Background Genome-wide association studies have identified multiple genomic loci associated with coronary artery disease, but most are common variants in non-coding regions that provide limited information on causal genes and etiology of the disease. To overcome the limited scope that common variants provide, we focused our investigation on low-frequency and rare sequence variations primarily residing in coding regions of the genome. Methods and results Using samples of individuals of European ancestry from ten cohorts within the Cohorts for Heart and Aging Research in Genomic Epidemiology (CHARGE) consortium, both cross-sectional and prospective analyses were conducted to examine associations between genetic variants and myocardial infarction (MI), coronary heart disease (CHD), and all-cause mortality following these events. For prevalent events, a total of 27,349 participants of European ancestry, including 1831 prevalent MI cases and 2518 prevalent CHD cases were used. For incident cases, a total of 55,736 participants of European ancestry were included (3,031 incident MI cases and 5,425 incident CHD cases). There were 1,860 all-cause deaths among the 3,751 MI and CHD cases from six cohorts that contributed to the analysis of all-cause mortality. Single variant and gene-based analyses were performed separately in each cohort and then meta-analyzed for each outcome. A low-frequency intronic variant (rs988583) in PLCL1 was significantly associated with prevalent MI (OR = 1.80, 95% confidence interval: 1.43, 2.27; P = 7.12 × 10−7). We conducted gene-based burden tests for genes with a cumulative minor allele count (cMAC) > 5 and variants with minor allele frequency (MAF) < 5%. TMPRSS5 and LDLRAD1 were significantly associated with prevalent MI and CHD, respectively, and RC3H2 and ANGPTL4 were significantly associated with incident MI and CHD, respectively. No loci were significantly associated with all-cause mortality following a MI or CHD event. Conclusion This study identified one known locus (ANGPTL4) and four new loci (PLCL1, RC3H2, TMPRSS5, and LDLRAD1) associated with cardiovascular disease risk that warrant further investigation.

Description:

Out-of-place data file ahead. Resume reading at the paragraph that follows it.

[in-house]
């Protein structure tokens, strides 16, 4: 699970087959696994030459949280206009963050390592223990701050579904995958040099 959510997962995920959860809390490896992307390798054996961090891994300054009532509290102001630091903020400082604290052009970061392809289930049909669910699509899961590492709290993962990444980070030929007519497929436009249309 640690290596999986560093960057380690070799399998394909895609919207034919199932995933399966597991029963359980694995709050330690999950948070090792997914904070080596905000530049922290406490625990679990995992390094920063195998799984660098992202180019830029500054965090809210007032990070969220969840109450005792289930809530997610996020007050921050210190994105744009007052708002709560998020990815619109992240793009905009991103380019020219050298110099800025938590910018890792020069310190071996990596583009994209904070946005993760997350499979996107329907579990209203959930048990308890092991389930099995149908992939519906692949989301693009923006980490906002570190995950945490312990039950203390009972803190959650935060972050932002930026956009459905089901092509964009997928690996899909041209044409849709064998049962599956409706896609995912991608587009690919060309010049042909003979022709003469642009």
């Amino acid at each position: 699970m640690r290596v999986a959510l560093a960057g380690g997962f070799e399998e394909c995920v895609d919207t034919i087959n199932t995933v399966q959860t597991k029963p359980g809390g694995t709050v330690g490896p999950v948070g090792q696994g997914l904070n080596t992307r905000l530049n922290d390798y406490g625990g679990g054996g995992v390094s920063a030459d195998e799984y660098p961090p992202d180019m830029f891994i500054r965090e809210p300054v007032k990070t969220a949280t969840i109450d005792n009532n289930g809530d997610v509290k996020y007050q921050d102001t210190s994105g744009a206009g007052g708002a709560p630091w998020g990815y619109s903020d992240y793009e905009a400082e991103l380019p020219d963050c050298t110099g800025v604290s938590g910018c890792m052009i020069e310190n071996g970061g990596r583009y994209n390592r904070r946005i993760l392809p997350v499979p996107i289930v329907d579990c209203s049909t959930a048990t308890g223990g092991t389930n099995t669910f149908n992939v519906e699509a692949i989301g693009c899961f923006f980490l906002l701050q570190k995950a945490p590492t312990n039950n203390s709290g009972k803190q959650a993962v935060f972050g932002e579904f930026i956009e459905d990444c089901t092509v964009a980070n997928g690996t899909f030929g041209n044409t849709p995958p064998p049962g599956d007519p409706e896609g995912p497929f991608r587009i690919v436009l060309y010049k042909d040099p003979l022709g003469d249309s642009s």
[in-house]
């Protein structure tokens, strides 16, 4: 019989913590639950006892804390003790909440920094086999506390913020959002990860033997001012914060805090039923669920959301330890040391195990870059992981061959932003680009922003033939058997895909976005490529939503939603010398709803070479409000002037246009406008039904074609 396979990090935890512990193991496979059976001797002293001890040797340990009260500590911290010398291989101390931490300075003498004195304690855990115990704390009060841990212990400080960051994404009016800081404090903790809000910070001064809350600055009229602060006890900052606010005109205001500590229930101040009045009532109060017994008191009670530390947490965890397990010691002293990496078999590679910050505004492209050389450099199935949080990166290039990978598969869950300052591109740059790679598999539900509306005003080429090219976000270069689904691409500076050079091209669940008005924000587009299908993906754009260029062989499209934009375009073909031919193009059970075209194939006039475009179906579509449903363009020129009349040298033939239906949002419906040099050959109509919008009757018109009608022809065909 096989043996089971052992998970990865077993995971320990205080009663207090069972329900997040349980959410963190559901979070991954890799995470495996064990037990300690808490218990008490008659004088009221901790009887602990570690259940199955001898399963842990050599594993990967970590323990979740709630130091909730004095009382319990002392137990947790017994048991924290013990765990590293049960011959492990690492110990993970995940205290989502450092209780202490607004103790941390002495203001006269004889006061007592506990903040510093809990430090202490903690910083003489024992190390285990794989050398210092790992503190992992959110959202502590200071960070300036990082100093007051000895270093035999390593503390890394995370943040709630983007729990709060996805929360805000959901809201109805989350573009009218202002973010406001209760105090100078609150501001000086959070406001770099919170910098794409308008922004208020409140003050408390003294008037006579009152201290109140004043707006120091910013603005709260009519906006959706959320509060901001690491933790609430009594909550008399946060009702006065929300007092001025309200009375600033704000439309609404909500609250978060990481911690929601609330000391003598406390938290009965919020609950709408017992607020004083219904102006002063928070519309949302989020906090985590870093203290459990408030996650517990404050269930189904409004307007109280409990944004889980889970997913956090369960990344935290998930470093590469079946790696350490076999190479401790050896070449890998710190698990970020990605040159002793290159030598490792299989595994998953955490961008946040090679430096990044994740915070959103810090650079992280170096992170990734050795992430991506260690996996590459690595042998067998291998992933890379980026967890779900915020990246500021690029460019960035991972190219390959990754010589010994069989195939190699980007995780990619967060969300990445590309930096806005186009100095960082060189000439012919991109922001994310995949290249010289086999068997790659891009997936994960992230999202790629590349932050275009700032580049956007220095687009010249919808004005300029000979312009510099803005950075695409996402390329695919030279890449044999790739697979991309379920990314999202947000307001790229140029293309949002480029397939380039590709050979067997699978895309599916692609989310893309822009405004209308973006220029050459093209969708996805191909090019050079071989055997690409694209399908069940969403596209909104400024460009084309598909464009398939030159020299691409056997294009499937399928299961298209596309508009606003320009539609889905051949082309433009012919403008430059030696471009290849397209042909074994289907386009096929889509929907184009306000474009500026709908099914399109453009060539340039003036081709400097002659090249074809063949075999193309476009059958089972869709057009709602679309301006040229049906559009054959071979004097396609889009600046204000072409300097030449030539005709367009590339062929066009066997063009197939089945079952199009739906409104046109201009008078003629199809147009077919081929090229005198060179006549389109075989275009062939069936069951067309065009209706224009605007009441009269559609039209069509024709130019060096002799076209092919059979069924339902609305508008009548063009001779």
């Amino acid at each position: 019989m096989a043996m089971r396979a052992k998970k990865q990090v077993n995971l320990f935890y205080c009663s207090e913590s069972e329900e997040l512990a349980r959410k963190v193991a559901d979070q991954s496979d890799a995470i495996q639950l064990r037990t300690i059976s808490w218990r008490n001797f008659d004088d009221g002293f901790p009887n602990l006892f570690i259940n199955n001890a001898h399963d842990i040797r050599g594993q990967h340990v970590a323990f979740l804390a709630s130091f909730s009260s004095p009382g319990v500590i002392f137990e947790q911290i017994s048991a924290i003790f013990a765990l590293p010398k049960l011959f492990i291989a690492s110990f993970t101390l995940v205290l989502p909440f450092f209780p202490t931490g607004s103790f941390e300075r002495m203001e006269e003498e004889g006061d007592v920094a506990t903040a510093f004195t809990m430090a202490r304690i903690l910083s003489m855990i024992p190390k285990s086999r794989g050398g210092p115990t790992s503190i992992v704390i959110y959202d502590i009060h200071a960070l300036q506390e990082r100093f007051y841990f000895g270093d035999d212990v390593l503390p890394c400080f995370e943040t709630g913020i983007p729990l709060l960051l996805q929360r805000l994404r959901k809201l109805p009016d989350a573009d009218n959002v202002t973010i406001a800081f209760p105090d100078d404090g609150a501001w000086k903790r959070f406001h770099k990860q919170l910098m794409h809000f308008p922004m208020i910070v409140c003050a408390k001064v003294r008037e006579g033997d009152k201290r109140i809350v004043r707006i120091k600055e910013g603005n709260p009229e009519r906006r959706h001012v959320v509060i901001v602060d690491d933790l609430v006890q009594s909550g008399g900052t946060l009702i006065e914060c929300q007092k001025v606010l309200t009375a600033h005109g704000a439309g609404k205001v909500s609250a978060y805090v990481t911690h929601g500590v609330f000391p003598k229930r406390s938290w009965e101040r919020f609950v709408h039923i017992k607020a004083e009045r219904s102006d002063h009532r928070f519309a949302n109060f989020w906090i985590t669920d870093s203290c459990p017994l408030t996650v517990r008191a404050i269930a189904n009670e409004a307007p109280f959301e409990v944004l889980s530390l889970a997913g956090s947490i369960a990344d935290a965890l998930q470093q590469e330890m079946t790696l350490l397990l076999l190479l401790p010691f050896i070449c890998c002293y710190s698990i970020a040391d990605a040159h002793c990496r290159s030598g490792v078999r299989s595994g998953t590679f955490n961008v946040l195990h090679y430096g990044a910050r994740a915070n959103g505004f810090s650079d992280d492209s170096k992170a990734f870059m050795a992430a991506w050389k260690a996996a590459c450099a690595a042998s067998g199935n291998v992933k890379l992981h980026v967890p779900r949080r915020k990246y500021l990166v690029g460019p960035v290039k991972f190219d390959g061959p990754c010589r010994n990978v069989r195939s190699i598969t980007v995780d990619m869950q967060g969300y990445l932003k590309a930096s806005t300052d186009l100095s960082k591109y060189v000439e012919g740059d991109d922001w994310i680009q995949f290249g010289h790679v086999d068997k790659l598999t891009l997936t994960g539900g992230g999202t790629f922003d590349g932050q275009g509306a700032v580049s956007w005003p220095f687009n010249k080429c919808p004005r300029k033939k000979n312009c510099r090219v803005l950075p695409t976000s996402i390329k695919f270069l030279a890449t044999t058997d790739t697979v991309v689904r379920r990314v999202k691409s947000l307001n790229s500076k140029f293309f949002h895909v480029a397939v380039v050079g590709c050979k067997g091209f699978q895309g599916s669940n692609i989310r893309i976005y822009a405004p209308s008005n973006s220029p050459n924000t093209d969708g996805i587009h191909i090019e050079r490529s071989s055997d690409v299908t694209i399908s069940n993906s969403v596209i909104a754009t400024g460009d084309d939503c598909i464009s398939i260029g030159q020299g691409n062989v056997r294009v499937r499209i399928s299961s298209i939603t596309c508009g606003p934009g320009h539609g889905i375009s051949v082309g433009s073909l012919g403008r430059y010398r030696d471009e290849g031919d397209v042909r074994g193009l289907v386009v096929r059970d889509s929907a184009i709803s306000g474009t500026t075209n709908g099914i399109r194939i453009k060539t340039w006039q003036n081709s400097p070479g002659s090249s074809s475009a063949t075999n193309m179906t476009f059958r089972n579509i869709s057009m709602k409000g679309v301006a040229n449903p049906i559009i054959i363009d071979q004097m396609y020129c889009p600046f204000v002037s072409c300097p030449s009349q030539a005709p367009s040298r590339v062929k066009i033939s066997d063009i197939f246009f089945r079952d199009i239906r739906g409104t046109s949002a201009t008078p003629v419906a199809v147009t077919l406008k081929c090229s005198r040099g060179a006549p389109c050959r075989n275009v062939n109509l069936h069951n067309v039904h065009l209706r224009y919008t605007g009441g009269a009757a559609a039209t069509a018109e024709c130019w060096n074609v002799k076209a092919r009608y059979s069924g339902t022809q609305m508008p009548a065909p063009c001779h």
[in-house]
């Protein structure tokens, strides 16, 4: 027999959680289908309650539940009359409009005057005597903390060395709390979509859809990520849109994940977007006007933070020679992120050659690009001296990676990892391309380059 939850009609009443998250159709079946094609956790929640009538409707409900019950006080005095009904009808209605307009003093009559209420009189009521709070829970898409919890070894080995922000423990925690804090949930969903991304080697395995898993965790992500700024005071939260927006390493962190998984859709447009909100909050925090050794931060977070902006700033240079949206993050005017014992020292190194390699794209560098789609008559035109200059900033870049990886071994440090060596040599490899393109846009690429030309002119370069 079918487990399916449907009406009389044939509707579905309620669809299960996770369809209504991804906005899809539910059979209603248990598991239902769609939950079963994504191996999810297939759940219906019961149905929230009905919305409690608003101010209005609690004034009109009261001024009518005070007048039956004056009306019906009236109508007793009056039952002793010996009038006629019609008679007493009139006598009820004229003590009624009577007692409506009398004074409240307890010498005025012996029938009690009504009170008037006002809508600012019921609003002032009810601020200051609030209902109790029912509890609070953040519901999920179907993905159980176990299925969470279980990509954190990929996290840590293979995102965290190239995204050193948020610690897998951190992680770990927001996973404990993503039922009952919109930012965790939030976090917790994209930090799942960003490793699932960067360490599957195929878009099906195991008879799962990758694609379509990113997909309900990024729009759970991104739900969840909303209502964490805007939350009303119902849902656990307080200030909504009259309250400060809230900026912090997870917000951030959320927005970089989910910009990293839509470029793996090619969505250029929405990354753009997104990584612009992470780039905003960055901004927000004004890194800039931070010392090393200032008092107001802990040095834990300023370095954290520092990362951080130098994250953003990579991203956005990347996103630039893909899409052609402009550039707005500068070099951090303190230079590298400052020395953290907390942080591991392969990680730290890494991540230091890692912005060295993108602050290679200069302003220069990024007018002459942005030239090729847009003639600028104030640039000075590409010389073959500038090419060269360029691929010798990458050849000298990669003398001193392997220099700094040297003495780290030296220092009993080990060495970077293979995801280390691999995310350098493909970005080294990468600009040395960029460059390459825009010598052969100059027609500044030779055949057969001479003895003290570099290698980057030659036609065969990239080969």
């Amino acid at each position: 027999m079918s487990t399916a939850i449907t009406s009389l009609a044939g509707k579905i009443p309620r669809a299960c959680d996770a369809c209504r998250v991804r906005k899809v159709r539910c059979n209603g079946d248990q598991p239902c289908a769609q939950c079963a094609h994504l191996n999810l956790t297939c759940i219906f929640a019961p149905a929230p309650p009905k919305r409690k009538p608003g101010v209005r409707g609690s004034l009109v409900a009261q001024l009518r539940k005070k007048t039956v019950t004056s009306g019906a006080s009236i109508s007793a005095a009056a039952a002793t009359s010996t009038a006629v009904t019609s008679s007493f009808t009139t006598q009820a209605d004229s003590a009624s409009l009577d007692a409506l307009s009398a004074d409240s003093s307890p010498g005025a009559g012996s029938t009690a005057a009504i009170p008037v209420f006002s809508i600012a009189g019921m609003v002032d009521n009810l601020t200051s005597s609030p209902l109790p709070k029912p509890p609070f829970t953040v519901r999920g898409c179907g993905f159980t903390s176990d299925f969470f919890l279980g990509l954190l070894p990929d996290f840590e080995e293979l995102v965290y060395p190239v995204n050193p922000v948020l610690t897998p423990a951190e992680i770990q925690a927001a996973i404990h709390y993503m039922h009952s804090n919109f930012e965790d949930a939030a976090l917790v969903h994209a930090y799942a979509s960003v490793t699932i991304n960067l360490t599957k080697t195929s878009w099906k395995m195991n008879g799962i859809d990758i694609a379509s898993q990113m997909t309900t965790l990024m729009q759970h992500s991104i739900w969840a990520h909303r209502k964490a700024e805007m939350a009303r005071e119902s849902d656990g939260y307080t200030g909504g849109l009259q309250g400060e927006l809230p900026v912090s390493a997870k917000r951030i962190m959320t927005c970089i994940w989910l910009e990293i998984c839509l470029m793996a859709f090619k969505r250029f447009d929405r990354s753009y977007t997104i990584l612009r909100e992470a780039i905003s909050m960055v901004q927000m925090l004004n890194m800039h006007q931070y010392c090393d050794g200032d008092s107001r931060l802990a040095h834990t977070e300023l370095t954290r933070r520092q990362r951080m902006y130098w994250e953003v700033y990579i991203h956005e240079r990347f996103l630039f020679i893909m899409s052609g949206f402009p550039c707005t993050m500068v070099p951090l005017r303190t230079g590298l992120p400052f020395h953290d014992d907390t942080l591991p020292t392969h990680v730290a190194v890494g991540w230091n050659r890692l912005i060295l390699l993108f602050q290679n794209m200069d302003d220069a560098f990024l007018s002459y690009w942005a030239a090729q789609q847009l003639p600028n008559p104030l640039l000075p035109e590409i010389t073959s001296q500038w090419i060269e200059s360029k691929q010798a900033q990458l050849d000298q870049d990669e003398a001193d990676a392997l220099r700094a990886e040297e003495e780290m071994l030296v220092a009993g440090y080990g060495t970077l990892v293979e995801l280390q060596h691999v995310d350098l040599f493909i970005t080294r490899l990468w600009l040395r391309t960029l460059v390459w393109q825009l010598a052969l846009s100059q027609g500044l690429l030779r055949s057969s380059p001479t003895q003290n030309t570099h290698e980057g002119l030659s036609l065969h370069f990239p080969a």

No funding sources had a role in the design of the study or the analysis or interpretation of the data. Infrastructure for the CHARGE Consortium is supported in part by the National Heart, Lung and Blood Institute (NHLBI) grant R01HL105756. JH, ACM and PSdeV were supported by NIH NHLBI R01HL141291. PSdV was additionally supported by American Heart Association grant number 18CDA34110116. The views expressed in this manuscript are those of the authors and do not necessarily represent the views of the NHLBI; the National Institutes of Health; or the U.S. Department of Health and Human Services. The Age, Gene, Environment, Susceptibility Study (AGES) study has been funded by NIH contracts N01-AG-1-2100 and HHSN271201200022C, the NIA Intramural Research Program, Hjartavernd (the Icelandic Heart Association), and the Althingi (the Icelandic Parliament). The Atherosclerosis Risk in Communities study has been funded in whole or in part with Federal funds from the National Heart, Lung, and Blood Institute, National Institutes of Health, Department of Health and Human Services (contract numbers HHSN268201700001I, HHSN268201700002I, HHSN268201700003I, HHSN268201700004I and HHSN268201700005I). Funding support for “Building on GWAS for NHLBI-diseases: the U.S. CHARGE consortium” was provided by the NIH through the American Recovery and Reinvestment Act of 2009 (ARRA) (5RC2HL102419). Cardiovascular Health Study (CHS) research was supported by NHLBI contracts HHSN268201200036C, HHSN268200800007C, HHSN268201800001C, N01HC55222, N01HC85079, N01HC85080, N01HC85081, N01HC85082, N01HC85083, N01HC85086; and NHLBI grants U01HL080295, R01HL087652, R01HL105756, R01HL103612, R01HL120393, and U01HL130114 with additional contribution from the National Institute of Neurological Disorders and Stroke (NINDS). Additional support was provided through R01AG023629 from the National Institute on Aging (NIA). A full list of principal CHS investigators and institutions can be found at https://chsnhlbi.org/. The provision of genotyping data was supported in part by the National Center for Advancing Translational Sciences, CTSI grant UL1TR001881, and the National Institute of Diabetes and Digestive and Kidney Disease Diabetes Research Center (DRC) grant DK063491 to the Southern California Diabetes Endocrinology Research Center. The Family Heart Study (FamHS) was supported by the grant R01-HL-117078 from the National Heart, Lung, and Blood Institute, and grant R01-DK-089256 from the National Institute of Diabetes and Digestive and Kidney Diseases. The Framingham Heart Study (FHS) The National Heart, Lung and Blood Institute’s Framingham Heart Study is supported by contract N01-HC-25195. GeneSTAR was supported by grants from the National Institutes of Health/National Heart, Lung and Blood Institute (HL49762, HL59684, HL071025, HL58625, U01 HL72518, HL089474, HL092165, HL099747, K23HL105897, K23HL094747, HL11006, and HL112064), National Institute of Nursing Research (NR0224103, NR008153), National Institute of Neurological Disorders and Stroke (NS062059), and by a grant from the National Center for Research Resources (M01-RR000052) to the Johns Hopkins General Clinical Research Center. Genotyping services were provided through the RS&G Service by the Northwest Genomics Center at the University of Washington, Department of Genome Sciences, under U.S. Federal Government contract number HHSN268201100037C from the National Heart, Lung, and Blood Institute. MESA and the MESA SHARe projects are conducted and supported by the National Heart, Lung, and Blood Institute (NHLBI) in collaboration with MESA investigators. Support for MESA is provided by contracts 75N92020D00001, HHSN268201500003I, N01-HC-95159, 75N92020D00005, N01-HC-95160, 75N92020D00002, N01-HC-95161, 75N92020D00003, N01-HC-95162, 75N92020D00006, N01-HC-95163, 75N92020D00004, N01-HC-95164, 75N92020D00007, N01-HC-95165, N01-HC-95166, N01-HC-95167, N01-HC-95168, N01-HC-95169, UL1-TR-000040, UL1-TR-001079, UL1-TR-001420. Also supported in part by the National Center for Advancing Translational Sciences, CTSI grant UL1TR001881, and the National Institute of Diabetes and Digestive and Kidney Disease Diabetes Research Center (DRC) grant DK063491 to the Southern California Diabetes Endocrinology Research Center. For the Rotterdam Study, the work was supported by the Erasmus Medical Center and Erasmus University, Rotterdam; The Netherlands Organisation for the Health Research and Development (ZonMw); the Research Institute for Diseases in the Elderly (014-93-015, RIDE2); the Ministry of Education, Culture and Science; the Ministry for Health, Welfare and Sports; the European Commission (DG XII); the Municipality of Rotterdam; The Netherlands Organisation of Scientific Research (NWO) (175.010.2005.011, 911-03-012); the Netherlands Genomics Initiative (NGI) (NWO 050-060-810), the Netherlands Organisation for Scientific Research (NWO) (veni 916.12.154). SHIP is supported by the German Federal Ministry of Education and Research (Bundesministerium für Bildung und Forschung (BMBF); grants 01ZZ9603, 01ZZ0103, and 01ZZ0403) and the German Research Foundation (Deutsche Forschungsgemeinschaft (DFG); grant GR 1912/5-1). The Study of Health in Pomerania (SHIP) and SHIP-TREND are part of the Community Medicine Research net (CMR) of the Ernst-Moritz-Arndt University Greifswald (EMAU) which is funded by the BMBF as well as the Ministry for Education, Science and Culture and the Ministry of Labor, Equal Opportunities, and Social Affairs of the Federal State of Mecklenburg-West Pomerania. The CMR encompasses several research projects that share data from SHIP. The EMAU is a member of the Center of Knowledge Interchange (CKI) program of the Siemens AG. SNP typing of SHIP and SHIP-TREND using the Illumina Infinium HumanExome BeadChip (version v1.0) was supported by the BMBF (grant 03Z1CN22). The Women’s Genome Health Study (WGHS) is supported by the National Heart, Lung, and Blood Institute (HL043851, HL080467, HL099355) and the National Cancer Institute (CA047988 and UM1CA182913), with collaborative scientific support and funding for genotyping provided by Amgen. There was no additional external funding received for this study. Publisher Copyright: Copyright: This is an open access article, free of all copyright, and may be freely reproduced, distributed, transmitted, modified, built upon, or otherwise used by anyone for any lawful purpose. The work is made available under the Creative Commons CC0 public domain dedication.